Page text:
Kibo: Teaching Robotics To Kids
As our technology advances, STEM curriculum and technological literacy are increasingly important fields in the classroom that force students and teachers alike to adapt. But with such advanced and challenging topics, how do you start teaching? Last semester at Tufts University I took a class about the changing dynamics between technology and education in modern society. In this class we experimented with a new way to teach children about robotics, programming, and so much more. That project was KIBO.
Kibo: Teaching Robotics to kids
The Brooklyn Preschool of Science is a firm believer of utilizing thematic based units rooted in the sciences to teach all students in the most holistic of ways. These units of study are generally broken down into the life sciences and the physical sciences. We are beyond excited to announce the addition of KIBO, robotics for kids to our yearly curriculum. KIBO is a screen-free robot kit for our preschoolers. Using KIBO children will create, design, decorate and bring their own robot to life! It is an exciting opportunity to bring robotics and coding to BPOS so our young scientists can spark their interest in robotics and more specifically computational learning.
A Motion Kibo kit is being pitched to Kickstarter backers at US$219, and includes the robot body with two motor modules and two wheels, 12 wooden coding blocks and five cards to control the device's motion and sound. Other pledge levels include a deluxe kit with light, distance and sound sensors, 17 wooden blocks and 14 cards for $349, and an activity package for teaching robotics to small groups for $1,000.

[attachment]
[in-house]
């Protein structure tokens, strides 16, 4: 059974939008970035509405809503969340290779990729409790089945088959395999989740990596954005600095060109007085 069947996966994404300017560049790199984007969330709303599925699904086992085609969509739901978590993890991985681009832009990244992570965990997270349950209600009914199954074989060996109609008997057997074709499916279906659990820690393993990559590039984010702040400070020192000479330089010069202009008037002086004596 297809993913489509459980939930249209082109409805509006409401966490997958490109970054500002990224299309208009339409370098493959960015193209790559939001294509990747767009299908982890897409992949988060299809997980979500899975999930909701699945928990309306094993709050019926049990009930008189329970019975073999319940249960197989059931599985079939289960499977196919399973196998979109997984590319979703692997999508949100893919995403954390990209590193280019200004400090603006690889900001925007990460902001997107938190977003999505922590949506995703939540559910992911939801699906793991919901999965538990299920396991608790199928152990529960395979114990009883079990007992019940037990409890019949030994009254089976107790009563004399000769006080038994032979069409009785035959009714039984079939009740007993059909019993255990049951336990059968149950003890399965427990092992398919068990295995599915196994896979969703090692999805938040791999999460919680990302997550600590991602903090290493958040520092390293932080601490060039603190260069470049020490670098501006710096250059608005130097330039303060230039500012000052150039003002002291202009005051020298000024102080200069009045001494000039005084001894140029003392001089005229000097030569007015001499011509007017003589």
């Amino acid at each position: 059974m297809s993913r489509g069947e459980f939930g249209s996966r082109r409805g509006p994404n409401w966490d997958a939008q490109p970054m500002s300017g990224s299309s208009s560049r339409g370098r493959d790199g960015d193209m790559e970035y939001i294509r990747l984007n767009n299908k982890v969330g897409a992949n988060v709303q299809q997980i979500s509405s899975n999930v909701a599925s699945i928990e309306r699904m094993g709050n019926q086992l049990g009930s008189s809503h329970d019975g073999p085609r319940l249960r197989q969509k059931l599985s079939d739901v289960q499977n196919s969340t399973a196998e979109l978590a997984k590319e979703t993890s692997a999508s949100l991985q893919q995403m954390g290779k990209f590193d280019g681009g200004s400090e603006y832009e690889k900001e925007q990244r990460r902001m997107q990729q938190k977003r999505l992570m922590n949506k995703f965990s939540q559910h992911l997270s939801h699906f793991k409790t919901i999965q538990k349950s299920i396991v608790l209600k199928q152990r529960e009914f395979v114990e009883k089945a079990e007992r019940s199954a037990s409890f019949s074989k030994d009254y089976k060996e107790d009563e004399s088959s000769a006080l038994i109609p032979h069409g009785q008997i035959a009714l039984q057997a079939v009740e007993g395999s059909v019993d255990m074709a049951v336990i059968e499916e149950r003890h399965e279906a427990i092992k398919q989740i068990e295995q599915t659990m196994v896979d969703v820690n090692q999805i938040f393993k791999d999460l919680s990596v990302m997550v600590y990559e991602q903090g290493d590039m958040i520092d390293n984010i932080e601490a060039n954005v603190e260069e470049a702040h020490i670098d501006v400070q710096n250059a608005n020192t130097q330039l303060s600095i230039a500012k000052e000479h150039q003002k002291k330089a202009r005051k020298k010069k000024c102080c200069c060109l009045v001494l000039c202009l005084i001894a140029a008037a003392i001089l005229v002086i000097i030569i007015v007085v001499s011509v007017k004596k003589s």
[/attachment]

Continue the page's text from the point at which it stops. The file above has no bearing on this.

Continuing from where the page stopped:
The use of KIBO robots in the curriculum not only included the technology but also integrated it into the teaching target content. As such, robotics was used for interdisciplinary learning in all the STEAM subjects: science (sessions 3, 9, and 11), technology (sessions 1 through 15), engineering (sessions 1, 2, 5, 6, 14, and 15), arts (sessions 2, 5, 6, 7, 14, and 15), and mathematics (sessions 7 and 8). Moreover, the curriculum was developed using the Positive Technological Development (PTD) framework  recommended for educational programs that use new educational technologies, such as KIBO robotics. The PTD framework adds psychosocial and ethical educational components to the traditional cognitive ones in computer literacy and technology subjects. It encourages six behaviors in students: communication, collaboration, community building, content creation, creativity, and choice of conduct. Those behaviors were encouraged in the developed curriculum.
Three teachers out of four designed a final extra session with the robot. The session they designed not only included the technology but also integrated it into the target teaching content. Their designed sessions, though, were efficient but not disruptive; the training was rather a tool to empower them, to become familiar with a methodology to teach robotics according to well-researched methodologies, and to increase their confidence in integrating robotics into their day-to-day practice.